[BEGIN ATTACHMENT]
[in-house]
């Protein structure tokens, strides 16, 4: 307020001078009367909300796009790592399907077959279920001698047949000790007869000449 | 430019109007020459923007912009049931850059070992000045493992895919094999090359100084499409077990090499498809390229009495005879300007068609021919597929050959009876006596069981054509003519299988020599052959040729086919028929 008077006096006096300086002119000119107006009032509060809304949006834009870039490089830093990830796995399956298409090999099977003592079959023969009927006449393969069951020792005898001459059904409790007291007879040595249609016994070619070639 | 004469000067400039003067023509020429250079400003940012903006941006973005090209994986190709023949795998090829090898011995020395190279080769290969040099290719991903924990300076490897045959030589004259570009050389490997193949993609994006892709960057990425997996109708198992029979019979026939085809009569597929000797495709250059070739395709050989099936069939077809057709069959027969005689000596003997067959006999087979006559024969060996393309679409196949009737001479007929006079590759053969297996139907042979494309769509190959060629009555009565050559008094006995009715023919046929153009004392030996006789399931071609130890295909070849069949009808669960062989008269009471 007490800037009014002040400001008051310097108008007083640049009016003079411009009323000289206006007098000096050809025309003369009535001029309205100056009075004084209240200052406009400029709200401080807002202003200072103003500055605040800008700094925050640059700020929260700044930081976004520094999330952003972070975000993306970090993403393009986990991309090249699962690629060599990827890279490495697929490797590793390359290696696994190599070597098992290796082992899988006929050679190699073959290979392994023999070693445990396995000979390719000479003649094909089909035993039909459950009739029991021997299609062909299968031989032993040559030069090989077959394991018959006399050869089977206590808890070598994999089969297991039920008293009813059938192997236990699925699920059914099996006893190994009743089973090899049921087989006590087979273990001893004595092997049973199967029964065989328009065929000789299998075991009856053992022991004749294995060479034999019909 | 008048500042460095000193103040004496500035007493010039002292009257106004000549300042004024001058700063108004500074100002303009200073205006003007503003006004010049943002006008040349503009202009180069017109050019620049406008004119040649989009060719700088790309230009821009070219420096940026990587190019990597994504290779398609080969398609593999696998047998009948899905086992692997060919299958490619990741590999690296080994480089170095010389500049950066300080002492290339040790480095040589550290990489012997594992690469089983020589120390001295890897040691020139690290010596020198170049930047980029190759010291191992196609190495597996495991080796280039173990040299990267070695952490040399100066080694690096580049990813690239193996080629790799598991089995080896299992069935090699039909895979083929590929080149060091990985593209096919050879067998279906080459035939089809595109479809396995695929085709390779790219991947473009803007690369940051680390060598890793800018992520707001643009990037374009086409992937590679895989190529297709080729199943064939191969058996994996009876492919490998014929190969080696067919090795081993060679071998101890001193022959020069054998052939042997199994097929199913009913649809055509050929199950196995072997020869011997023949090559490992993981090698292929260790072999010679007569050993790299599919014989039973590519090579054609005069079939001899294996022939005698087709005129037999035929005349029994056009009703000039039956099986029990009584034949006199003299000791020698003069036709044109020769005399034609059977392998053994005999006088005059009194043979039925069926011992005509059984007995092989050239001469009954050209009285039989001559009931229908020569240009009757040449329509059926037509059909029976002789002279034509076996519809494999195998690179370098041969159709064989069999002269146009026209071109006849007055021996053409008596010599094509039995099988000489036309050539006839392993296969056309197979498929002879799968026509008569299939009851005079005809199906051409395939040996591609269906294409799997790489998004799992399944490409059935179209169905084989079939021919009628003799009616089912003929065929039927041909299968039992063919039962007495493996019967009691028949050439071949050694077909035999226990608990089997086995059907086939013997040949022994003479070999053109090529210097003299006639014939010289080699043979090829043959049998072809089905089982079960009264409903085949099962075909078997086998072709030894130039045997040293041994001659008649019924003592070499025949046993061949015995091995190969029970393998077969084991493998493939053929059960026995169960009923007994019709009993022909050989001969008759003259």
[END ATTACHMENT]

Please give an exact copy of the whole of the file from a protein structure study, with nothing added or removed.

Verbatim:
[in-house]
């Protein structure tokens, strides 16, 4: 307020001078009367909300796009790592399907077959279920001698047949000790007869000449 | 430019109007020459923007912009049931850059070992000045493992895919094999090359100084499409077990090499498809390229009495005879300007068609021919597929050959009876006596069981054509003519299988020599052959040729086919028929 008077006096006096300086002119000119107006009032509060809304949006834009870039490089830093990830796995399956298409090999099977003592079959023969009927006449393969069951020792005898001459059904409790007291007879040595249609016994070619070639 | 004469000067400039003067023509020429250079400003940012903006941006973005090209994986190709023949795998090829090898011995020395190279080769290969040099290719991903924990300076490897045959030589004259570009050389490997193949993609994006892709960057990425997996109708198992029979019979026939085809009569597929000797495709250059070739395709050989099936069939077809057709069959027969005689000596003997067959006999087979006559024969060996393309679409196949009737001479007929006079590759053969297996139907042979494309769509190959060629009555009565050559008094006995009715023919046929153009004392030996006789399931071609130890295909070849069949009808669960062989008269009471 007490800037009014002040400001008051310097108008007083640049009016003079411009009323000289206006007098000096050809025309003369009535001029309205100056009075004084209240200052406009400029709200401080807002202003200072103003500055605040800008700094925050640059700020929260700044930081976004520094999330952003972070975000993306970090993403393009986990991309090249699962690629060599990827890279490495697929490797590793390359290696696994190599070597098992290796082992899988006929050679190699073959290979392994023999070693445990396995000979390719000479003649094909089909035993039909459950009739029991021997299609062909299968031989032993040559030069090989077959394991018959006399050869089977206590808890070598994999089969297991039920008293009813059938192997236990699925699920059914099996006893190994009743089973090899049921087989006590087979273990001893004595092997049973199967029964065989328009065929000789299998075991009856053992022991004749294995060479034999019909 | 008048500042460095000193103040004496500035007493010039002292009257106004000549300042004024001058700063108004500074100002303009200073205006003007503003006004010049943002006008040349503009202009180069017109050019620049406008004119040649989009060719700088790309230009821009070219420096940026990587190019990597994504290779398609080969398609593999696998047998009948899905086992692997060919299958490619990741590999690296080994480089170095010389500049950066300080002492290339040790480095040589550290990489012997594992690469089983020589120390001295890897040691020139690290010596020198170049930047980029190759010291191992196609190495597996495991080796280039173990040299990267070695952490040399100066080694690096580049990813690239193996080629790799598991089995080896299992069935090699039909895979083929590929080149060091990985593209096919050879067998279906080459035939089809595109479809396995695929085709390779790219991947473009803007690369940051680390060598890793800018992520707001643009990037374009086409992937590679895989190529297709080729199943064939191969058996994996009876492919490998014929190969080696067919090795081993060679071998101890001193022959020069054998052939042997199994097929199913009913649809055509050929199950196995072997020869011997023949090559490992993981090698292929260790072999010679007569050993790299599919014989039973590519090579054609005069079939001899294996022939005698087709005129037999035929005349029994056009009703000039039956099986029990009584034949006199003299000791020698003069036709044109020769005399034609059977392998053994005999006088005059009194043979039925069926011992005509059984007995092989050239001469009954050209009285039989001559009931229908020569240009009757040449329509059926037509059909029976002789002279034509076996519809494999195998690179370098041969159709064989069999002269146009026209071109006849007055021996053409008596010599094509039995099988000489036309050539006839392993296969056309197979498929002879799968026509008569299939009851005079005809199906051409395939040996591609269906294409799997790489998004799992399944490409059935179209169905084989079939021919009628003799009616089912003929065929039927041909299968039992063919039962007495493996019967009691028949050439071949050694077909035999226990608990089997086995059907086939013997040949022994003479070999053109090529210097003299006639014939010289080699043979090829043959049998072809089905089982079960009264409903085949099962075909078997086998072709030894130039045997040293041994001659008649019924003592070499025949046993061949015995091995190969029970393998077969084991493998493939053929059960026995169960009923007994019709009993022909050989001969008759003259």